"Laughed at?" John echoes, eyes wide with something like murderous intent for whoever had done said laughing. "Good grief, why?"
“See the latter half of the list,” Sherlock mutters. He's already shown far too much of his hand, so he might as well show the rest. “Apparently I make odd faces. I can understand amusement on that score, but not on any of the others. I expect to receive the same courtesy as I give, and I assure you I've been nothing less than courteous.”
"You wouldn't be,” John replies, and the gentle pressure of his thumbs at the base of Sherlock's palms is warming, calming. “Sherlock, I can promise you that if there's any laughing to be done, I'll be doing it with you and not at you, all right?"
“Thank you,” Sherlock says. “Is there anything else?”
John gives him a look that's so heartbreaking he wishes he could photograph it.
“I'd really, really like to kiss you now,” he says. “If that's still fine.”
Everything is, Sherlock thinks, leaning across the table.
It's awkward and the rest of his experiment tips over and liquid goes all over the place, not that it matters, though, because he's beginning to doubt they'll be in these clothes for much longer anyway. John kisses like he's afraid Sherlock will disappear, and Sherlock can't help but think that they're even now, that John has known what he was feeling on that terrible night all along. Loss. It's the thing Sherlock fears most, in all senses of the word. Losing the game, losing his way, losing John.
“What was that you were saying about your bed?” John asks at length.
“You,” Sherlock says between kisses. “In it.”
The getting-there is nothing like what you see on television or in films, Sherlock can't help but think. He's leading John by the hand because, for the moment, that's all the contact he dares. He's leading John by his left hand, and, unlike just minutes before, it isn't steady. As they cross the threshold, Sherlock kicking books and month-old newspapers out of the way as he goes, it hits him. John hasn't done this before.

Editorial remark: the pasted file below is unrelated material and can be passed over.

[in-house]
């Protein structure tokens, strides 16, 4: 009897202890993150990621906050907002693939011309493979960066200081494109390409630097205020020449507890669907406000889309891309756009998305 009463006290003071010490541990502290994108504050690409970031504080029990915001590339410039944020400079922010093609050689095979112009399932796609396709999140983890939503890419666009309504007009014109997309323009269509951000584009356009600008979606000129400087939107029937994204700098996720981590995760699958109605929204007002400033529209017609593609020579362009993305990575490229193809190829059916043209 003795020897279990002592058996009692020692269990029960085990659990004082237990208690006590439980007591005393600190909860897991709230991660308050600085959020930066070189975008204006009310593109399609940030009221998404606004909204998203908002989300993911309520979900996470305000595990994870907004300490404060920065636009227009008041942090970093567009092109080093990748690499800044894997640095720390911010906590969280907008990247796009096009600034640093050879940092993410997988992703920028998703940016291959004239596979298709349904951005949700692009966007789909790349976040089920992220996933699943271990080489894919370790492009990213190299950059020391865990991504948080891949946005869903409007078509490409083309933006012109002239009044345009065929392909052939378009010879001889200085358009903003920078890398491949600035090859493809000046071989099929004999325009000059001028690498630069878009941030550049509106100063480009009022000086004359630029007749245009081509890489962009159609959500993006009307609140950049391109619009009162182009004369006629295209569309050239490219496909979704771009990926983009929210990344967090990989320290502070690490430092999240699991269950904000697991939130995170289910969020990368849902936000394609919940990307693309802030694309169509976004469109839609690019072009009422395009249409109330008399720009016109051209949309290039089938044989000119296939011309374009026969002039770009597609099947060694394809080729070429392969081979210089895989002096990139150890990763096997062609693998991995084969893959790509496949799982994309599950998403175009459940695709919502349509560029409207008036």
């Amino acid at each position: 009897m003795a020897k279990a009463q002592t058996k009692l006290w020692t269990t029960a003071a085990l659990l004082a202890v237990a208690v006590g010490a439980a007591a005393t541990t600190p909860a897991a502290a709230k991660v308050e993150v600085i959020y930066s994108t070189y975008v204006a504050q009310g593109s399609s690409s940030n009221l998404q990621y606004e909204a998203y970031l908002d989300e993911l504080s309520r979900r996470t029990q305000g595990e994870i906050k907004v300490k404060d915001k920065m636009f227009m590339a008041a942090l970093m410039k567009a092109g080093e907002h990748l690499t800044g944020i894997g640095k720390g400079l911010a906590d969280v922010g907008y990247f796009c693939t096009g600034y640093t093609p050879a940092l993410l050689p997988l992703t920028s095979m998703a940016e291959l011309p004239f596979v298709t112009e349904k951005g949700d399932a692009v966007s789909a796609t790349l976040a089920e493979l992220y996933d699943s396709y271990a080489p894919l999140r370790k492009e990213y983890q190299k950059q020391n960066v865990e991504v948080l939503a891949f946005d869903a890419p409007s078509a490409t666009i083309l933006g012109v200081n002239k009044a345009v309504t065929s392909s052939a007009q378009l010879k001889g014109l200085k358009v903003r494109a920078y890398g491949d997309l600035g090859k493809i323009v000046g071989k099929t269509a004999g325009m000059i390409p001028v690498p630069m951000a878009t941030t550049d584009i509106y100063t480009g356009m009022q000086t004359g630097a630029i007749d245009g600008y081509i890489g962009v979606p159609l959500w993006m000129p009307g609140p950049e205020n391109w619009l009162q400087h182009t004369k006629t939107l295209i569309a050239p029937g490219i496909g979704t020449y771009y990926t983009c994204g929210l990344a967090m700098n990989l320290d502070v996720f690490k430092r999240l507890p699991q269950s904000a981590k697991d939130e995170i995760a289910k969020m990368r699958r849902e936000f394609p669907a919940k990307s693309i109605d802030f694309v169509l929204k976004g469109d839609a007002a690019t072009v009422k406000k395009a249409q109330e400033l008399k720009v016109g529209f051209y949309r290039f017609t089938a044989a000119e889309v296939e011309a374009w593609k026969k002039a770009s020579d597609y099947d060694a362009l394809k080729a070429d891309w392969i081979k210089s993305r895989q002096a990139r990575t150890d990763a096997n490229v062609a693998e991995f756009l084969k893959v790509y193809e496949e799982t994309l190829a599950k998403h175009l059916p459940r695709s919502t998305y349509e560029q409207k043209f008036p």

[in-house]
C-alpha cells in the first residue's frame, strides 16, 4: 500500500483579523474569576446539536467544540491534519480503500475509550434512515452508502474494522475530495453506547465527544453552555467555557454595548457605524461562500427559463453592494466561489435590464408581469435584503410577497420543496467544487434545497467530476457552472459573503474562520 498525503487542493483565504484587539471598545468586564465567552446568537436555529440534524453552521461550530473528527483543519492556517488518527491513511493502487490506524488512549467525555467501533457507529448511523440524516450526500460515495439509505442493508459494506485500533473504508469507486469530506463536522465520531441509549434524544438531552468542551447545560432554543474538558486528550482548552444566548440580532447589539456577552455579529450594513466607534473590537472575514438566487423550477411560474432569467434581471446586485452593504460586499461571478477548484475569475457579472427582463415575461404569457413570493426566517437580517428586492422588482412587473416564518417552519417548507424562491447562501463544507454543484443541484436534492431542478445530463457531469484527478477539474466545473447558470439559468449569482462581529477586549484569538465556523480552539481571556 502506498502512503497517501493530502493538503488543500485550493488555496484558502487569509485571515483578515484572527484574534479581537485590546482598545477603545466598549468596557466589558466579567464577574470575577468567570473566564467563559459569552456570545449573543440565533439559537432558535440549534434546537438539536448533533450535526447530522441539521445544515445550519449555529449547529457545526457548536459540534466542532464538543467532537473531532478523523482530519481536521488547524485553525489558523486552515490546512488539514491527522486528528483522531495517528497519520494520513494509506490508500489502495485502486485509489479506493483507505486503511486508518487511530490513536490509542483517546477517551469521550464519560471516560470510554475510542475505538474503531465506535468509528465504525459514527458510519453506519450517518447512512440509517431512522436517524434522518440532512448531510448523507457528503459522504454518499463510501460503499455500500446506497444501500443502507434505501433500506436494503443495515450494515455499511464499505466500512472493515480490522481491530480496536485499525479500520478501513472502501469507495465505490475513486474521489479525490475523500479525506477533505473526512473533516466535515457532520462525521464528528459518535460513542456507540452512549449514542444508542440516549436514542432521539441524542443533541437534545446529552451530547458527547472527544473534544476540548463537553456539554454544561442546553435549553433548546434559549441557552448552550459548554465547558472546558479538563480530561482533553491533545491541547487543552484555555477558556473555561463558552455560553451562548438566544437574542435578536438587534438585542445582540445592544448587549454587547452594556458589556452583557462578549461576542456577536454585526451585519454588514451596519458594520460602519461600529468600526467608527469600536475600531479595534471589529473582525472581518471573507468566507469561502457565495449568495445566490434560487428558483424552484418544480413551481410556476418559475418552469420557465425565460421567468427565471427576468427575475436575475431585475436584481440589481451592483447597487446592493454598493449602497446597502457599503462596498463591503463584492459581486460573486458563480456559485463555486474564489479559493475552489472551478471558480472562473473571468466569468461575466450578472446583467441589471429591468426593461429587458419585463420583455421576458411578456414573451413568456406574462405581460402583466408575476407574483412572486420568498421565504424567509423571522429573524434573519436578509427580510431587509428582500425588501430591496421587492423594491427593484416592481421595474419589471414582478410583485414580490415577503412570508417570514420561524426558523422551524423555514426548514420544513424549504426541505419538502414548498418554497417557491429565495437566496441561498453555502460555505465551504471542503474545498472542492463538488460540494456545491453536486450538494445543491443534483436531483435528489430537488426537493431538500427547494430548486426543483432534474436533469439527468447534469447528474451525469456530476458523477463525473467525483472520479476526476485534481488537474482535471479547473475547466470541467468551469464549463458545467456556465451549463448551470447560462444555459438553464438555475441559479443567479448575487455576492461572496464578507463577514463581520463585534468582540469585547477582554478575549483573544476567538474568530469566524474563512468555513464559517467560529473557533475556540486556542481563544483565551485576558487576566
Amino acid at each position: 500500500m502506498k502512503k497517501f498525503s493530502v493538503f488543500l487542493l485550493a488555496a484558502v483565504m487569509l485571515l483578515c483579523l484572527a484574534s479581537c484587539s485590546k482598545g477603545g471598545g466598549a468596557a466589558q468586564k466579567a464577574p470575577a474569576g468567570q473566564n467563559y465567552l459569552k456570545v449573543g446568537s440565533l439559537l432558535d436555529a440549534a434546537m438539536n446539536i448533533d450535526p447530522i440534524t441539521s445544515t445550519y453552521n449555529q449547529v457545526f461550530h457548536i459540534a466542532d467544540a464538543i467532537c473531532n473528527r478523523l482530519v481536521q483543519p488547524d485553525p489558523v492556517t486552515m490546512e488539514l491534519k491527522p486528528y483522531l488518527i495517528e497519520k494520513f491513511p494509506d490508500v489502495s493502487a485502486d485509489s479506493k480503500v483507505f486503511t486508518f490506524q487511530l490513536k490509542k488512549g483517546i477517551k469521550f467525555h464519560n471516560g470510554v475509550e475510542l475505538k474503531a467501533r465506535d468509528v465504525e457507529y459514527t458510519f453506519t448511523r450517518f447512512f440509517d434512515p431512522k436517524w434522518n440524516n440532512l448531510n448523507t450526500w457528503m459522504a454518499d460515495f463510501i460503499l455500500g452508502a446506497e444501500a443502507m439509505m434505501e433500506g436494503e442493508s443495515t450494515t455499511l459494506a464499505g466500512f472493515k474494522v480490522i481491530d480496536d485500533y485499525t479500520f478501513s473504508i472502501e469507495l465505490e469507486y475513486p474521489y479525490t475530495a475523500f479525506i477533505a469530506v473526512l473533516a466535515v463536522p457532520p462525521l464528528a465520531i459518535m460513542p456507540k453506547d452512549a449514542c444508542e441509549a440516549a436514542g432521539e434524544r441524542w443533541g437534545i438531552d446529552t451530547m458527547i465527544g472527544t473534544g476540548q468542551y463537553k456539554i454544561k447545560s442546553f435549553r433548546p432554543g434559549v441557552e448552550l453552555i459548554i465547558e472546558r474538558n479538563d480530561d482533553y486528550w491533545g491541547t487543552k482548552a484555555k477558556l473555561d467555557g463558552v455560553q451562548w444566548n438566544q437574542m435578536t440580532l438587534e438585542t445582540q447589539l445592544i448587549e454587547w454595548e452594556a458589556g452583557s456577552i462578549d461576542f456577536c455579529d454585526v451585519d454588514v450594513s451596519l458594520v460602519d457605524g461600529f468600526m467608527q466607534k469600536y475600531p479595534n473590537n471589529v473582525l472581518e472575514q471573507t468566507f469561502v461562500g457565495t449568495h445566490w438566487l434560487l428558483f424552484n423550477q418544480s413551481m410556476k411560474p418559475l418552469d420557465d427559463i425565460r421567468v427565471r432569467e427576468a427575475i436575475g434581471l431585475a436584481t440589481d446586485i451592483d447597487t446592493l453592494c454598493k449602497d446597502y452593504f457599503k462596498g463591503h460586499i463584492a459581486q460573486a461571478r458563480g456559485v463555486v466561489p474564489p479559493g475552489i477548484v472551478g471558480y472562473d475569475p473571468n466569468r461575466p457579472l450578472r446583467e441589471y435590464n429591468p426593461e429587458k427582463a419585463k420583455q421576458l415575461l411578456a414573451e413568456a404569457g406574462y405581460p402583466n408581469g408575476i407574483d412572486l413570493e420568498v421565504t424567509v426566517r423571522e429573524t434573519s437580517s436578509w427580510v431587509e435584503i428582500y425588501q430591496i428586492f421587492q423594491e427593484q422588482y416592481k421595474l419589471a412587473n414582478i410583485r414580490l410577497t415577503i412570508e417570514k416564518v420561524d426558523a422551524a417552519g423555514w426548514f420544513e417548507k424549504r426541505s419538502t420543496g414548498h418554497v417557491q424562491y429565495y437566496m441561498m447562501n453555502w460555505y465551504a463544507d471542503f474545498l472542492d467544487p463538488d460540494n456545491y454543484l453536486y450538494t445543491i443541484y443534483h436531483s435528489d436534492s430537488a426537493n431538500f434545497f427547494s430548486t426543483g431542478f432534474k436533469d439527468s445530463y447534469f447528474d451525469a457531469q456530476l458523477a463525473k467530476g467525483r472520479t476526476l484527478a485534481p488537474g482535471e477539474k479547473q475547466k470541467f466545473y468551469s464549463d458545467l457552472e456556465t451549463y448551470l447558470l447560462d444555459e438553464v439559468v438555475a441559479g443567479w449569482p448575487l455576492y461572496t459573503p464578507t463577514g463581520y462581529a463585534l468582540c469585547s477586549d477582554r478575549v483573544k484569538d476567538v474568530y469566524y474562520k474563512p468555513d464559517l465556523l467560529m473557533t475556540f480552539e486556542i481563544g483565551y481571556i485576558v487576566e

Sex with a man, that is. Where it meant something.
Again, the words tumble out of Sherlock's mouth before he can halt them.
“For the record,” he says, sweeping a pile of laundry off the bed, “I'm not expecting—”
“A miracle?” John supplies, nervous, but smiling. “Believe me, this is.”
“Why?” Sherlock asks, and he's abruptly sick with trepidation. “Because you're here?”
“No,” John says, tugging him away from his anxious tidying. “Because you are.”
Which is true enough, given what Sherlock has been through. But John pulls him down to the mattress with such earnest intent that Sherlock hadn't thought it possible, that he could want this so much, want it enough to trust anyone ever again. For his trouble, Sherlock kisses him deep and hard and true, abandoning restraint.
John presses him back into the mess of dusty pillows, groaning into Sherlock's mouth.
And it would seem that everything John had said about laughing with him is true: John's left hand is trembling just enough to make the job of undressing Sherlock difficult. Although he'd gone about it with something akin to reverence up until that point, Sherlock finds it impossible not to crack an awkward smile at the fact that John's managed to snag the zip of his trousers on the fabric of his pants. They're both giggling inside a few seconds, and John takes the opportunity to undress himself while Sherlock sorts out the mess (ripped—unsalvageable, really—but he doesn't give a damn) that is the remainder of his clothing and discards it on the floor.